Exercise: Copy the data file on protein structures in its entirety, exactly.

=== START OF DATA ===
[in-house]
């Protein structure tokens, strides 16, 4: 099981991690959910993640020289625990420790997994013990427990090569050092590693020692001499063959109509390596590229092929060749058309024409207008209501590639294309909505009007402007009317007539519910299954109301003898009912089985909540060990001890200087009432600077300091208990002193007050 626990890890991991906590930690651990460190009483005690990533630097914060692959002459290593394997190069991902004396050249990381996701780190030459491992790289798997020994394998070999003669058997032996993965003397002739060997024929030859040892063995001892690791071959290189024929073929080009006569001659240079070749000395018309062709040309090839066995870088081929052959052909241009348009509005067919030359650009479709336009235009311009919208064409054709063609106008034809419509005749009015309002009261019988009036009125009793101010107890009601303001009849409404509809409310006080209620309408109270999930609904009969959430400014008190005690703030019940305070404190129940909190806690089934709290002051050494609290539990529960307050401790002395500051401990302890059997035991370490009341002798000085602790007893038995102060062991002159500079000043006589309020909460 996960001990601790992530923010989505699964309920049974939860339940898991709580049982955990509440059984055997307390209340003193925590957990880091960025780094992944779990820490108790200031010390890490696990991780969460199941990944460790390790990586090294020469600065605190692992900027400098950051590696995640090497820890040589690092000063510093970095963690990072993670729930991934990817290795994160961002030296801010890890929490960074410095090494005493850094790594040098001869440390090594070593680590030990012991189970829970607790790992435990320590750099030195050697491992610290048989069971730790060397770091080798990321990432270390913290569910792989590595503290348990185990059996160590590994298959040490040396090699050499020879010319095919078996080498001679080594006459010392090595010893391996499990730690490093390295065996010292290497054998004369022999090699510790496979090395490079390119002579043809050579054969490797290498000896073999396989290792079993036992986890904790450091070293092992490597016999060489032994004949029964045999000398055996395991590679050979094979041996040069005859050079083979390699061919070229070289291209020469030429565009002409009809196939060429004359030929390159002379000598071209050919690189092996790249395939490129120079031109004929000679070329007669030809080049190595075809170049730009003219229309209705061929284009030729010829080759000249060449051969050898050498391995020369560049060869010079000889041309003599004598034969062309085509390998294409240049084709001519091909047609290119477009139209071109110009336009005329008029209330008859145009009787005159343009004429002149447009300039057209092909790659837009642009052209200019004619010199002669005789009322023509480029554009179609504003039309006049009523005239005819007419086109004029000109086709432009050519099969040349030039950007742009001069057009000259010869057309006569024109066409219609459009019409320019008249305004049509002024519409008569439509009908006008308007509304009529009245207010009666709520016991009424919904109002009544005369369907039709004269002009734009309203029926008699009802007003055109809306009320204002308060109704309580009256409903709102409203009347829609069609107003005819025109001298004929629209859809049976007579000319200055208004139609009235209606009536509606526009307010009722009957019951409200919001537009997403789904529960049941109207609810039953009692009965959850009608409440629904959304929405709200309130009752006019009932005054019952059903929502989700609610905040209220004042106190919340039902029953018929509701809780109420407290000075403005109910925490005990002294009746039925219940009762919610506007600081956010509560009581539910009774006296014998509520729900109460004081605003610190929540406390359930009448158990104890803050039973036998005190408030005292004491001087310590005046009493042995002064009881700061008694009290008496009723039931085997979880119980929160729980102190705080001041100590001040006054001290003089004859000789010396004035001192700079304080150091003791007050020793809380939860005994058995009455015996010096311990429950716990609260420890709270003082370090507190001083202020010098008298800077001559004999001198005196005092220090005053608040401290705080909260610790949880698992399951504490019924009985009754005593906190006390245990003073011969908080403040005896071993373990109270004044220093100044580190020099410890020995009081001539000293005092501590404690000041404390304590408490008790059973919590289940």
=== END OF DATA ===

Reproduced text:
[in-house]
């Protein structure tokens, strides 16, 4: 099981991690959910993640020289625990420790997994013990427990090569050092590693020692001499063959109509390596590229092929060749058309024409207008209501590639294309909505009007402007009317007539519910299954109301003898009912089985909540060990001890200087009432600077300091208990002193007050 626990890890991991906590930690651990460190009483005690990533630097914060692959002459290593394997190069991902004396050249990381996701780190030459491992790289798997020994394998070999003669058997032996993965003397002739060997024929030859040892063995001892690791071959290189024929073929080009006569001659240079070749000395018309062709040309090839066995870088081929052959052909241009348009509005067919030359650009479709336009235009311009919208064409054709063609106008034809419509005749009015309002009261019988009036009125009793101010107890009601303001009849409404509809409310006080209620309408109270999930609904009969959430400014008190005690703030019940305070404190129940909190806690089934709290002051050494609290539990529960307050401790002395500051401990302890059997035991370490009341002798000085602790007893038995102060062991002159500079000043006589309020909460 996960001990601790992530923010989505699964309920049974939860339940898991709580049982955990509440059984055997307390209340003193925590957990880091960025780094992944779990820490108790200031010390890490696990991780969460199941990944460790390790990586090294020469600065605190692992900027400098950051590696995640090497820890040589690092000063510093970095963690990072993670729930991934990817290795994160961002030296801010890890929490960074410095090494005493850094790594040098001869440390090594070593680590030990012991189970829970607790790992435990320590750099030195050697491992610290048989069971730790060397770091080798990321990432270390913290569910792989590595503290348990185990059996160590590994298959040490040396090699050499020879010319095919078996080498001679080594006459010392090595010893391996499990730690490093390295065996010292290497054998004369022999090699510790496979090395490079390119002579043809050579054969490797290498000896073999396989290792079993036992986890904790450091070293092992490597016999060489032994004949029964045999000398055996395991590679050979094979041996040069005859050079083979390699061919070229070289291209020469030429565009002409009809196939060429004359030929390159002379000598071209050919690189092996790249395939490129120079031109004929000679070329007669030809080049190595075809170049730009003219229309209705061929284009030729010829080759000249060449051969050898050498391995020369560049060869010079000889041309003599004598034969062309085509390998294409240049084709001519091909047609290119477009139209071109110009336009005329008029209330008859145009009787005159343009004429002149447009300039057209092909790659837009642009052209200019004619010199002669005789009322023509480029554009179609504003039309006049009523005239005819007419086109004029000109086709432009050519099969040349030039950007742009001069057009000259010869057309006569024109066409219609459009019409320019008249305004049509002024519409008569439509009908006008308007509304009529009245207010009666709520016991009424919904109002009544005369369907039709004269002009734009309203029926008699009802007003055109809306009320204002308060109704309580009256409903709102409203009347829609069609107003005819025109001298004929629209859809049976007579000319200055208004139609009235209606009536509606526009307010009722009957019951409200919001537009997403789904529960049941109207609810039953009692009965959850009608409440629904959304929405709200309130009752006019009932005054019952059903929502989700609610905040209220004042106190919340039902029953018929509701809780109420407290000075403005109910925490005990002294009746039925219940009762919610506007600081956010509560009581539910009774006296014998509520729900109460004081605003610190929540406390359930009448158990104890803050039973036998005190408030005292004491001087310590005046009493042995002064009881700061008694009290008496009723039931085997979880119980929160729980102190705080001041100590001040006054001290003089004859000789010396004035001192700079304080150091003791007050020793809380939860005994058995009455015996010096311990429950716990609260420890709270003082370090507190001083202020010098008298800077001559004999001198005196005092220090005053608040401290705080909260610790949880698992399951504490019924009985009754005593906190006390245990003073011969908080403040005896071993373990109270004044220093100044580190020099410890020995009081001539000293005092501590404690000041404390304590408490008790059973919590289940």